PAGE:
Category: Archives

Collection Feature: Jackie Winsor, #2 Copper

Jackie Winsor (born 1941, St. John’s Island, Newfoundland, Canada) assembles sculptures out of unexpected components. She prefers organic materials such as rope, hemp, branches and logs or building supplies like concrete, nails and bricks. Not one to shy away from difficult physical work, Winsor constructs her minimalist geometric forms through repetitive manual labor. For #2 Copper, the artist built a grid out of 36 narrow pieces of wood, arranged in three sections of concentric squares. She wrapped each intersection with #2 industrial copper wire, forming

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Jackie Winsor, #2 Copper, 1976, Wood and copper, 34 1/2 x 51 x 51 in. Collection of the Akron Art Museum, Purchased, by exchange, with funds from Mr. and Mrs. Raymond C. Firestone

Inscribed Books at the Akron Art Museum

by Stefanie Hilles, Education AssistantImagine this. You visit the Akron Art Museum and fall in love under the “roof cloud” (the museum’s 327 foot long steel cantilever that joins the old 1899 post office building with the new 2007 Coop Himmelb(l)au structure). No, not with some beautiful stranger you exchange eye contact with across the museum’s lobby (although that would be pretty exciting too). Instead, you fall in love with a beautiful artwork. Maybe you’re a fan of American Impressionism and succumb to the charms

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A Look Back Into the Archives: Folk Art

By Mandy Tomasik, KSU library and information science practicum studentIf you haven’t seen the new Butch Anthony: Vita Post Mortum exhibition yet, you really should. It’s phenomenal, and actually only the latest in a long line of folk, outsider and self-taught artist exhibitions here at the Akron Art Museum.“But wait,” you say. “Doesn’t the Akron Art Museum have a modern and contemporary focus? What’s with the folk art?” I think Herbert Waide Hemphill, Jr. says it best: “American folk art both is and has been

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A Look Back Into the Archives: The Inverted Q

By Mandy Tomasik, KSU library and information science practicum studentThis post is brought to you by the letter Q.  Claes Oldenburg’s Inverted Q, to be exact.  While perhaps one of the most recognizable pieces in the museum, I don’t think that many people know the story of how the Inverted Q came to be and its inextricable ties to Akron.Oldenburg was exploring the idea of colossal letters in various monumental situations.  While working out the possibilities of a giant Q situated in a landscape, the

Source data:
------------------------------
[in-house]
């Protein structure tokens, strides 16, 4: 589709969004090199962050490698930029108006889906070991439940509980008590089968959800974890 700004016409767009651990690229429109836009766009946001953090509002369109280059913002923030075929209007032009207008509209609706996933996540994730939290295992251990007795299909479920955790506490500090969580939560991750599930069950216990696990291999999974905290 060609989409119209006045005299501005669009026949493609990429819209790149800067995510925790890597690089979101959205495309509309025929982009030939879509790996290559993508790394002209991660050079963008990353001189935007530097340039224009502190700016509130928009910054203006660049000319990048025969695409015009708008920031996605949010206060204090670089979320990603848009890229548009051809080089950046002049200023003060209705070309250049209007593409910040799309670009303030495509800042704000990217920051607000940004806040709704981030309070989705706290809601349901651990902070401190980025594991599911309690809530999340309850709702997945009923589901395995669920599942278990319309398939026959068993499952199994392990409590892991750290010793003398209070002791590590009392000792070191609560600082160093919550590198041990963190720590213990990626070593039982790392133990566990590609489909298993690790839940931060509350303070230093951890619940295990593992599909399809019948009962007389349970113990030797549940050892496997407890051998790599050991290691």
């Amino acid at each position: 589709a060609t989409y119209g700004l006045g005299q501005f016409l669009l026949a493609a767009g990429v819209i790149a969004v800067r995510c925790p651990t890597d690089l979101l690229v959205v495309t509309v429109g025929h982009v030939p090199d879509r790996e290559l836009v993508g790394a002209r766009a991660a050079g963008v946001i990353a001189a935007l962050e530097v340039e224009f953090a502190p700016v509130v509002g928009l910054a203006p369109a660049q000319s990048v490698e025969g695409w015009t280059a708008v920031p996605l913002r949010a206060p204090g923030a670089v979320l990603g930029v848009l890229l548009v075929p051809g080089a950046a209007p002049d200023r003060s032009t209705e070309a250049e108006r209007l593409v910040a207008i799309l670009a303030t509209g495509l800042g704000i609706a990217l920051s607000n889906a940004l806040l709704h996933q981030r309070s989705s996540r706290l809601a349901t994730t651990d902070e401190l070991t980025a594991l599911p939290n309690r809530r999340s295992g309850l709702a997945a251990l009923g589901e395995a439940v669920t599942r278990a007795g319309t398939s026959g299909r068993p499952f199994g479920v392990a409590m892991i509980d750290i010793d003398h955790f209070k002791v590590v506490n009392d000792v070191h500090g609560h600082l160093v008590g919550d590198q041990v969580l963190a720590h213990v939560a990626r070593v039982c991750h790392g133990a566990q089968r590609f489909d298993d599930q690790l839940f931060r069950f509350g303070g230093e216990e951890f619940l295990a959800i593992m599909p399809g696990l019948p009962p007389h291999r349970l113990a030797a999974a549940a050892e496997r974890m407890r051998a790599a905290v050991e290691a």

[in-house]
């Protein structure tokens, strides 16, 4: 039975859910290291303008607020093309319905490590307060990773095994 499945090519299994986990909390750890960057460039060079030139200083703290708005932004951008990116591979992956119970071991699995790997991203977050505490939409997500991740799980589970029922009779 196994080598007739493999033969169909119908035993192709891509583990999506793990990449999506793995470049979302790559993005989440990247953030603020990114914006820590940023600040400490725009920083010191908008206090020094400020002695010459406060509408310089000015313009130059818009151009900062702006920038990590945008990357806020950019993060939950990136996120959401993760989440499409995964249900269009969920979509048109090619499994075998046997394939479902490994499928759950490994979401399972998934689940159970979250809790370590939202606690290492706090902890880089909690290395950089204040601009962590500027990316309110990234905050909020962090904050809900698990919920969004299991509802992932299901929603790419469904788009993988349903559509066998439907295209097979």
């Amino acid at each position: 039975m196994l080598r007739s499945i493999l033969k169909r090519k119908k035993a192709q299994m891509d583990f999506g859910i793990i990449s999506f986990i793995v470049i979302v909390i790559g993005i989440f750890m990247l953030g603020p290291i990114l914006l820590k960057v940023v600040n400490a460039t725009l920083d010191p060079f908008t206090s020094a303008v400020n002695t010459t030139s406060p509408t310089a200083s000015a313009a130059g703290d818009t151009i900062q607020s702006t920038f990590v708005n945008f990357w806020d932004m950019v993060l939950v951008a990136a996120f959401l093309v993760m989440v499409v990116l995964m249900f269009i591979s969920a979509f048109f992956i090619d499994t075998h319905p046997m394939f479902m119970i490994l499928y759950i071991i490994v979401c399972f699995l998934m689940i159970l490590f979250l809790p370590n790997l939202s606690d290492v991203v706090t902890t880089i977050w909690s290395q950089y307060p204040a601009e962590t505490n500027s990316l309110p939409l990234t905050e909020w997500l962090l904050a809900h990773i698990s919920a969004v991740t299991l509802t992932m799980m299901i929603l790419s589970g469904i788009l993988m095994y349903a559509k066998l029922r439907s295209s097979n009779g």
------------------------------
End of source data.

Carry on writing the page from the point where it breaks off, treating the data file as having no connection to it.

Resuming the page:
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A Look Back Into the Archives: Art in Use

By Mandy Tomasik, KSU library & information science practicum studentIt’s that time of year when the air turns chilly and thoughts turn to things comfy and cozy.  I have been in squirrel mode preparing my apartment for the cold weather ahead, since the thought of hibernating in a cluttered space makes me claustrophobic all over.  So, with housekeeping on my mind, I couldn’t help but notice while working in the archives the significant number of house and home-related exhibits clustered in the mid-1940’s to early

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A Look Back Into the Archives: John Pearson

By Mandy Tomasik, KSU library & information science practicum studentLet’s talk about math.  No, wait, come back!John Pearson has already done all the math, we just get to enjoy the results.  The new John Pearson: Intuitive Structures exhibition in the Isroff Gallery is the first solo show at the Akron Art Museum for this enduring figure in the Northeast Ohio arts community.  Educated at the Harrogate College of Art, Yorkshire, the Royal Academy Schools, London and Northern Illinois University, Pearson taught at Oberlin College from

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A Look Back into the Archives: The Akron Art Club

By: Alexandra Lynch, Kent State University Practicum Student Founded in 1915, the Akron Art Club had a membership of 20 people and was organized by Herbert Atkins and Kenneth Nunemaker. The club met once a week and allocated one afternoon a month to outdoor sketching. In 1915 the Akron Art Club started holding exhibitions in various locations around the city, which soon lead way to the idea for an art center. On October 19, 1920, 24 Akron citizens met to explore the possibilities of bringing

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A Look Back Into the Archives: La Wilson

By Alex Lynch, Kent State University Practicum StudentWe’re featuring local artist La Wilson for the second time in our galleries. Her first show, Metaphorical Objects, was at the museum from November 14, 1986 – January 18, 1987, and highlighted the charm and wittiness found in the ordinary, everyday objects of our culture.The examining, collecting, sorting and assembling that is Wilson’s art is evident in her current exhibition, Objects Transformed, on view through September 21, 2014. Interchange and New York Brush, also featured in Metaphorical Objects,

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